ELIZABETH GILBERT! Another one! (DJ Khaled voice).
Committed was written after her self-inquiry trip across Indonesia, Italy and India (See Eat Pray Love). It is a non-fiction book. A memoir of sorts but the events herein sound like something out of a Shonda Rhimes film.
Her journey towards marriage was necessitated tacitly by the US government. Yes. That’s right. The United States Department of Homeland Security. She met her affectionate Brazilian lover in Bali. Both survivors of nasty divorces, both gutted by the consequent experience, both on a journey of healing. It was attraction, adrenaline, courtship and then full-blown love. Until the US government came into the picture.
Following the horrific terrorist attack of 9/11, President Bush’s government beefed up security on every front imaginable. What erstwhile seemed like a routine thing, an Australian and American walking through customs, took an unexpected twist. Her lover was denied passage. This, despite the fact that he had erstwhile been allowed in and out as he wished.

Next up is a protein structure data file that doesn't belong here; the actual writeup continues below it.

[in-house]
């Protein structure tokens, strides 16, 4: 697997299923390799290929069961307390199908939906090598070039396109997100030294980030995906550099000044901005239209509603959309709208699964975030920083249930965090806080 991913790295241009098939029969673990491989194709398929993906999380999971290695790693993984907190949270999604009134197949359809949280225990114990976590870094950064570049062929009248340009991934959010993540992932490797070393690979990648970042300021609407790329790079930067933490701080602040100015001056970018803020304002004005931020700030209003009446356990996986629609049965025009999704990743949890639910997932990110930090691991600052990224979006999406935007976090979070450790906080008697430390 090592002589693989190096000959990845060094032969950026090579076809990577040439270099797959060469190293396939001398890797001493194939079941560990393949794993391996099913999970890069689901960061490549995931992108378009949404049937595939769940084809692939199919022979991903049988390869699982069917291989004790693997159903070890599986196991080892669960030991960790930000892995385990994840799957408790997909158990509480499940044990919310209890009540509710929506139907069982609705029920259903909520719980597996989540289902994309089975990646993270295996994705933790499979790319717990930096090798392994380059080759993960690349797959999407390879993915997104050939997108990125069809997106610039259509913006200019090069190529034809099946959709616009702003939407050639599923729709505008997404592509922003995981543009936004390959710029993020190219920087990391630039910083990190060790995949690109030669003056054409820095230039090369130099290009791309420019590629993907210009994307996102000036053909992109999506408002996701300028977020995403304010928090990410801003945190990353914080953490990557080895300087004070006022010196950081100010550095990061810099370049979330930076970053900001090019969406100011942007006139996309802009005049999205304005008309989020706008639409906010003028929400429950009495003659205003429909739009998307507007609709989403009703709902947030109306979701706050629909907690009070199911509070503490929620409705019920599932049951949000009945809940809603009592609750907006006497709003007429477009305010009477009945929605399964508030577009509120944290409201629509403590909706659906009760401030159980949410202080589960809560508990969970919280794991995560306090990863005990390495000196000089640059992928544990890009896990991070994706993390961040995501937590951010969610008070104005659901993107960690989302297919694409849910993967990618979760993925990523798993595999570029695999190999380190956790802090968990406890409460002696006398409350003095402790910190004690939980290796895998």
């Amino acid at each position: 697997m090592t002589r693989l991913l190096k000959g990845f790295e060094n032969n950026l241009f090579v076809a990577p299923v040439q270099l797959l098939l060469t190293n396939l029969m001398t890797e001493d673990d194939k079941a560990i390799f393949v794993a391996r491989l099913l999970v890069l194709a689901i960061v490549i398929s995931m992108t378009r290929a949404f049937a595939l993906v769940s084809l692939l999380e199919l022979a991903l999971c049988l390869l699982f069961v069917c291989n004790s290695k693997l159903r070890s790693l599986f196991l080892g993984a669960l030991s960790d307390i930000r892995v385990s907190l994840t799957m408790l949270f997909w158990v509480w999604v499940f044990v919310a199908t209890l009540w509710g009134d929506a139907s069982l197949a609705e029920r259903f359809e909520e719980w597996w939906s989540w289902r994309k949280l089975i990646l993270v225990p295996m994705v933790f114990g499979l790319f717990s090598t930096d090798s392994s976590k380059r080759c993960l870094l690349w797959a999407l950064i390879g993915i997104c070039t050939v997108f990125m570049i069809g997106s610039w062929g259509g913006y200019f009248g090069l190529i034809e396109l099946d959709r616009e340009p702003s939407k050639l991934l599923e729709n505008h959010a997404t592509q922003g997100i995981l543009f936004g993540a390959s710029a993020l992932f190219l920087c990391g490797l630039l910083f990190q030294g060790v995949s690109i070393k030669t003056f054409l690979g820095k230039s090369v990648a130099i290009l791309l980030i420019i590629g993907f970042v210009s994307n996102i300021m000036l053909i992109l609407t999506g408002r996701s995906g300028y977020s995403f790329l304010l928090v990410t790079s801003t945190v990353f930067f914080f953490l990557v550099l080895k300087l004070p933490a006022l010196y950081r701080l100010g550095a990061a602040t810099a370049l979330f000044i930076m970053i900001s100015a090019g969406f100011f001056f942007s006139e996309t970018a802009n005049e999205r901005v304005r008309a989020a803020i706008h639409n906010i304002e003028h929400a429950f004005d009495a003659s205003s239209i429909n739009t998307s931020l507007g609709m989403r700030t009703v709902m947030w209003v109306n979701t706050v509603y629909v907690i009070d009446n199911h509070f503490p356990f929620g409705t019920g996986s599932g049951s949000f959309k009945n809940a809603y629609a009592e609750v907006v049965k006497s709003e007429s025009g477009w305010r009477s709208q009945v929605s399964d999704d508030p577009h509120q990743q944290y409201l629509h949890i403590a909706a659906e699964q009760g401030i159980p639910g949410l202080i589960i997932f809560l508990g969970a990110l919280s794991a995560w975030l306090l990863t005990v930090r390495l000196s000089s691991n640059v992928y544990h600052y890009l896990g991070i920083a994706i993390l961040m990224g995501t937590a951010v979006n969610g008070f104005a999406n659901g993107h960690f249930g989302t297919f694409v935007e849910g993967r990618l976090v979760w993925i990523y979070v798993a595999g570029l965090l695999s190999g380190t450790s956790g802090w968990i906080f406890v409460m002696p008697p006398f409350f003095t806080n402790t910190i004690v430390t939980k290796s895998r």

After six hours of interrogations at the airport, he was handcuffed and jailed, awaiting the next plane out of the US. UNLESS, they got married.
The very thing, very word, very institution, they had both been fleeing from. That thing was their only answer. Their very survival depended on it. The wedding was to take place in the US and as an advance gift, they were presented with a blockade of bureaucratic red tape. The same State that made leaving a loveless legal bond such a painstaking process for Elizabeth Gilbert, now demanded that she get herself into another legal bond, but this time, it made it even harder for her to do so.
Committed is the story of what ensued in that period between being her lover being expelled from the US and his readmission and finally, their marriage.
Quintessential of Elizabeth Gilbert, Committed is witty, honest and full of wisdom gained from the school of life. Take this for example:
“Destiny’s interventions can sometime be read as invitations for us to address and surmount our biggest fears. It doesn’t take a great genius to recognize that when you are pushed by circumstance to do one thing you have always most specifically loathed and feared, this can be, at the very least, an interesting growth opportunity.”